Leah Thomas sheds light on social injustice in environmentalism

Intersectional environmentalist Leah Thomas discussed the link between social justice and environmentalism on Thursday, April 14th, on a Facebook live Zoom call. WSU’s green group and the Office of Diversity and Inclusion took part in the conversation. 

Thomas’s recently published book, “The Intersectional Environmentalist,” touches on these social issues and her studies surrounding these topics. She also discusses her experience growing up in St. Louis, Missouri. 

“Being from the midwest, I just really really wanted to go to California as many midwesterners do,” Thomas said. 

From California, she began her formal education in environmentalism.  

Thomas said that growing up, she always enjoyed plants and the outdoors, but she knew little about sustainability. After spending most of her freshman year trying to learn about sustainability, she officially declared her major in environmental science and policy. 

Thomas was heading back to California in 2014 when she got a call that changed the course of her studies direction. 

“So I had about two weeks before I was about to leave for sunny California, when unfortunately I got a call from a friend if I knew a gentleman by the name of Michael Brown,” Thomas said. “And while I didn’t know him, he was only a couple of circles of friends away and I didn’t know at the time that his name would be remembered forever within American history.”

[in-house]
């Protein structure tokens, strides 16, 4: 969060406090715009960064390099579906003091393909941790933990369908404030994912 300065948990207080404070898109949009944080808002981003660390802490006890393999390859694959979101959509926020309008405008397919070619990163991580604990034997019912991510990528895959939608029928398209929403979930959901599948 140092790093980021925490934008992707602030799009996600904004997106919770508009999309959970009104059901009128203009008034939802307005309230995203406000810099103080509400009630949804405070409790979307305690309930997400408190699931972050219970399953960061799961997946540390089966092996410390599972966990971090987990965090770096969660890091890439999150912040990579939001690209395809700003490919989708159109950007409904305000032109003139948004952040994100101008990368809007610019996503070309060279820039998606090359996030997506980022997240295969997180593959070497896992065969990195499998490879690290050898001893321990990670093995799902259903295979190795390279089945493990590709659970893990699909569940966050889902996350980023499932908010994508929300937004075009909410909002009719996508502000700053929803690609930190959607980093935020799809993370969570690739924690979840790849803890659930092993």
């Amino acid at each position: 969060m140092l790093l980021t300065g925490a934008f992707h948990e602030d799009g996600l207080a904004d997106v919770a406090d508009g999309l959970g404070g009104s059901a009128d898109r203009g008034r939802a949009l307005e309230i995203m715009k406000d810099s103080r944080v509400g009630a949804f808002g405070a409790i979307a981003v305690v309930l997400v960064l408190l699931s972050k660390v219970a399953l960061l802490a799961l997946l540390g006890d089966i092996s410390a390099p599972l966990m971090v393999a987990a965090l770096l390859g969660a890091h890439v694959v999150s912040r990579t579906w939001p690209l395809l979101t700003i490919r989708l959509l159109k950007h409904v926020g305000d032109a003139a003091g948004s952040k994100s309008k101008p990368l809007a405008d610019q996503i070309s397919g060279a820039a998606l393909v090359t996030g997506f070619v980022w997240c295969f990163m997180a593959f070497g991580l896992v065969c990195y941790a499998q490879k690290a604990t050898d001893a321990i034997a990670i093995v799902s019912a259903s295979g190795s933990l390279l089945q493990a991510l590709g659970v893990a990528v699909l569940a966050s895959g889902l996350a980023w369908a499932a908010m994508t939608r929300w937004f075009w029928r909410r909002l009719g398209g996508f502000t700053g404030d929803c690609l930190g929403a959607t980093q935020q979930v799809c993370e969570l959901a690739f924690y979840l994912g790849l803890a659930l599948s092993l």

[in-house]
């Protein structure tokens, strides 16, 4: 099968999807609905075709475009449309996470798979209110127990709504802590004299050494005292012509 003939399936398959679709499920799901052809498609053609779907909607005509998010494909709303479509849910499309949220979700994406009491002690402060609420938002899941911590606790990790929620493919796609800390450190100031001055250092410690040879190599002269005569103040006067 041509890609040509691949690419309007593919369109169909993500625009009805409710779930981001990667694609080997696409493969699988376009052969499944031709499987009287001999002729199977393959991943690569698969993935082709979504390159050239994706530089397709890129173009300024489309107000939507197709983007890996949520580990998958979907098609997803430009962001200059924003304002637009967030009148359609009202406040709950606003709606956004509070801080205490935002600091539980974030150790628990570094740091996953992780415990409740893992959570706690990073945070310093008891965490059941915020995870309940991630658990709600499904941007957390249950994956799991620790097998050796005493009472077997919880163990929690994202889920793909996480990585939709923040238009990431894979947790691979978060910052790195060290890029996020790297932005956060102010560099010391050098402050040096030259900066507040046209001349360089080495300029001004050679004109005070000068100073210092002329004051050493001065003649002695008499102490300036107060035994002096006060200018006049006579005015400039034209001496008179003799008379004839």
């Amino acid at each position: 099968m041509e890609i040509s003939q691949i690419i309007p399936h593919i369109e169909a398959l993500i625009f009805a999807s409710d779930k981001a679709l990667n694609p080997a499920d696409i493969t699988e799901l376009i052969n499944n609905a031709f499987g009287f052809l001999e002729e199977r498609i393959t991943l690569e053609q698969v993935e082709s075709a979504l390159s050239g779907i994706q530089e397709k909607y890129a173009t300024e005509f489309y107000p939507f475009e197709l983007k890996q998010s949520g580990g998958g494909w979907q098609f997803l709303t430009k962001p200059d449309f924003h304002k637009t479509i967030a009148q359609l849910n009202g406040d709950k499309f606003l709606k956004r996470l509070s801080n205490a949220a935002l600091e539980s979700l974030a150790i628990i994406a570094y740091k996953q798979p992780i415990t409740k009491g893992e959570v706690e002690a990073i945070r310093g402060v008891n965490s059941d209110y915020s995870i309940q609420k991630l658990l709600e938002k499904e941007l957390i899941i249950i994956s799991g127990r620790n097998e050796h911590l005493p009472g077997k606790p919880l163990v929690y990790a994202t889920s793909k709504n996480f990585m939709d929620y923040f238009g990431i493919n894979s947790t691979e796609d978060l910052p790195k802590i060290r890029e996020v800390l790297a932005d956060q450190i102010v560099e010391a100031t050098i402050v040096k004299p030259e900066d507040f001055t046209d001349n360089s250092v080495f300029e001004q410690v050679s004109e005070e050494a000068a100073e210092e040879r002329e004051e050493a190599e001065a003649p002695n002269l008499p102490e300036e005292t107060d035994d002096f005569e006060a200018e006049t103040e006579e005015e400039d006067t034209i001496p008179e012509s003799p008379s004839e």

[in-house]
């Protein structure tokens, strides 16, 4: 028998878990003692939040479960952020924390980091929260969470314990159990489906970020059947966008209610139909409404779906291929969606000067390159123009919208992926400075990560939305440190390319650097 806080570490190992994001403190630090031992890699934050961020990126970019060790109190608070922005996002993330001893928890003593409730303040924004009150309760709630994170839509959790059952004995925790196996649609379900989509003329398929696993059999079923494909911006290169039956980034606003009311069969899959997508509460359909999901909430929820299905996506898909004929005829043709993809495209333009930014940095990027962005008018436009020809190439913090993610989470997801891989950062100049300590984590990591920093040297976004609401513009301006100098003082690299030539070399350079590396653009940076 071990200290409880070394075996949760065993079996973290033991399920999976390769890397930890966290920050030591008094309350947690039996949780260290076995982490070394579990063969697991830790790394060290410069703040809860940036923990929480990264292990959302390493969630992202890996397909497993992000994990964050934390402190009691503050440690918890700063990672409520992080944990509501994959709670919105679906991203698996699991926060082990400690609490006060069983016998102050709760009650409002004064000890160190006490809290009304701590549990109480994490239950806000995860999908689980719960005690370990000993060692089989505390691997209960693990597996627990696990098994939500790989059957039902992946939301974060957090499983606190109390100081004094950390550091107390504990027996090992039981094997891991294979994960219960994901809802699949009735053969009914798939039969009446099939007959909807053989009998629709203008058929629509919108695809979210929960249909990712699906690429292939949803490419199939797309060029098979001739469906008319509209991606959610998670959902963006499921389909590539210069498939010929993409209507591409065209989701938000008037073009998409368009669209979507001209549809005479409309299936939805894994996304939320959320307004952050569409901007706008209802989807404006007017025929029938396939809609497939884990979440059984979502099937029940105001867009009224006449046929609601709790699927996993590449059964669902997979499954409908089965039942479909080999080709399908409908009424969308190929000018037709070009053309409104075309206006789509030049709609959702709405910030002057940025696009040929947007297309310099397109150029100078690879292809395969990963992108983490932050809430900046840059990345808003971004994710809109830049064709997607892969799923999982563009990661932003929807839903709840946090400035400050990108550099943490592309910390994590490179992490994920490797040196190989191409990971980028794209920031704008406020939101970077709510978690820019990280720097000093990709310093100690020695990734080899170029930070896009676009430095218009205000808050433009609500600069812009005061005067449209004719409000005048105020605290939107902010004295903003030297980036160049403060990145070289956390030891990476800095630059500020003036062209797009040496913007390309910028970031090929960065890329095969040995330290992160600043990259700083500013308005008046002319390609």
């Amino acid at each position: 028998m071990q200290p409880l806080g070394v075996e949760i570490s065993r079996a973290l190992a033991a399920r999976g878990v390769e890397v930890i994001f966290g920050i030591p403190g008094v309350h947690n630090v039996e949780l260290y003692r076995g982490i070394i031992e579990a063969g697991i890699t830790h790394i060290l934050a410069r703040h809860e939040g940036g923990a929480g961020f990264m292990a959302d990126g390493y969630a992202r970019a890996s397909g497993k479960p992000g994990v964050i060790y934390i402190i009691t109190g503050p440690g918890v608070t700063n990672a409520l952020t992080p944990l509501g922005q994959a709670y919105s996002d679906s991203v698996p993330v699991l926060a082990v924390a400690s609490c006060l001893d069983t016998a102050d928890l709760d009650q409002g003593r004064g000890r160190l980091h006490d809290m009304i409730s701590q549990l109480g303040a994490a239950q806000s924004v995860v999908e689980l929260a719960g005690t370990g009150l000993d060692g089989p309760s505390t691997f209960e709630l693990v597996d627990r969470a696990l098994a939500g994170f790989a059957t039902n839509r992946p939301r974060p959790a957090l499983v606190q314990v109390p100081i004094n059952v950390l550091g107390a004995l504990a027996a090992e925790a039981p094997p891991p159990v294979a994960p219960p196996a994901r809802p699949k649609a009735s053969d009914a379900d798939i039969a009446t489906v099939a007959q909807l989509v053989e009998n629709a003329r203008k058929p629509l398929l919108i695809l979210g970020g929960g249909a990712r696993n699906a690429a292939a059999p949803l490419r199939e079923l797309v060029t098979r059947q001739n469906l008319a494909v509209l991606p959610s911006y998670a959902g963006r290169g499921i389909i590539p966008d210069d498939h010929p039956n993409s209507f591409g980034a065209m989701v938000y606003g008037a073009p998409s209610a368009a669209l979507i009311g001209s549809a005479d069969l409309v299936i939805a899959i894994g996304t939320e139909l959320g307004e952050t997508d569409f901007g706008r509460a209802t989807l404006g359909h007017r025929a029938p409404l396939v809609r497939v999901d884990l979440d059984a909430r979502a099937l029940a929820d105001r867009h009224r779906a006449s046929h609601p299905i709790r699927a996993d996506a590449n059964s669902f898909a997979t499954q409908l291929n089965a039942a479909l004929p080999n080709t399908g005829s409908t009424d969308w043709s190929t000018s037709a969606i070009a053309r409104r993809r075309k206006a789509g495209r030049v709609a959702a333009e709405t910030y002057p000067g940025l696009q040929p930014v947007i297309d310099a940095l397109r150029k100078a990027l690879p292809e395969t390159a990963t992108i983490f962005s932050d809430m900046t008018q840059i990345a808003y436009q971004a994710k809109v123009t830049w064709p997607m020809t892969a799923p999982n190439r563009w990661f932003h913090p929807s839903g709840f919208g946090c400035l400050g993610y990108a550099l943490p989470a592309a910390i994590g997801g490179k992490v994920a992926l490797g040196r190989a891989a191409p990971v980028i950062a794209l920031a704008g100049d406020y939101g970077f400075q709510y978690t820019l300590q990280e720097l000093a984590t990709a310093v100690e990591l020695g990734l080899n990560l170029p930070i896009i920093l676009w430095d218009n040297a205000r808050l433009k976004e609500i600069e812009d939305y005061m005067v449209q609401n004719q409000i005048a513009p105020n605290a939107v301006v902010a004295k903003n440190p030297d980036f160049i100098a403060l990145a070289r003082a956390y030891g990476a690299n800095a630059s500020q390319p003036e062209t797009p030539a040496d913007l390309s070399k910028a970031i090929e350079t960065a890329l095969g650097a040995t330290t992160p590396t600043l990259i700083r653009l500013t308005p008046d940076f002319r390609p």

Thomas said that in the aftermath of protests and watching her city and hometown mourn, she had to return to school. 

“My parents were participating in protests, I had to leave and to go back to school,” Thomas said. “I wanted so badly to stay, and just completely dedicate myself to helping my community, but my parents really, really wanted me to go back to school.”

After returning to school in California, she became very isolated. She was the only Black student in her environment and policy class, and felt distant from her community.

With her thoughts consumed with the social injustice that had happened in her hometown, Thomas said it made learning about things such as the Clean Air Act and Clean Water Act difficult.  

Thomas developed a certain degree of skepticism in her early environmental science program.

“I started to wonder, ‘How can we talk about the Clean Air Act when there are Black and Brown folks who don’t have the right to breathe in every sense of that word?’” Thomas said. “And as I dove into the research, I found out that it wasn’t just our right to life in the criminal justice system, but when I looked at air pollution and how it differed across different areas in the United States, I found really startling data.” 

Thomas’ studies found that 71% of African Americans live in counties that are in violation of Federal Air qualities standards, which is true for other communities of color across the nation as well.

“I’m going to try and make intersectional environmentalism legitimate, so people can understand what environmental injustice is,” Thomas said. “And not only the trauma of that, but I want people when they think of an environmentalist, to have an incredible indiginous rights activist pop up easily in their head, the same way that they can recall the name of someone like John Muir.”

Thomas’ book can be found on Amazon or her website Green Girl Leah.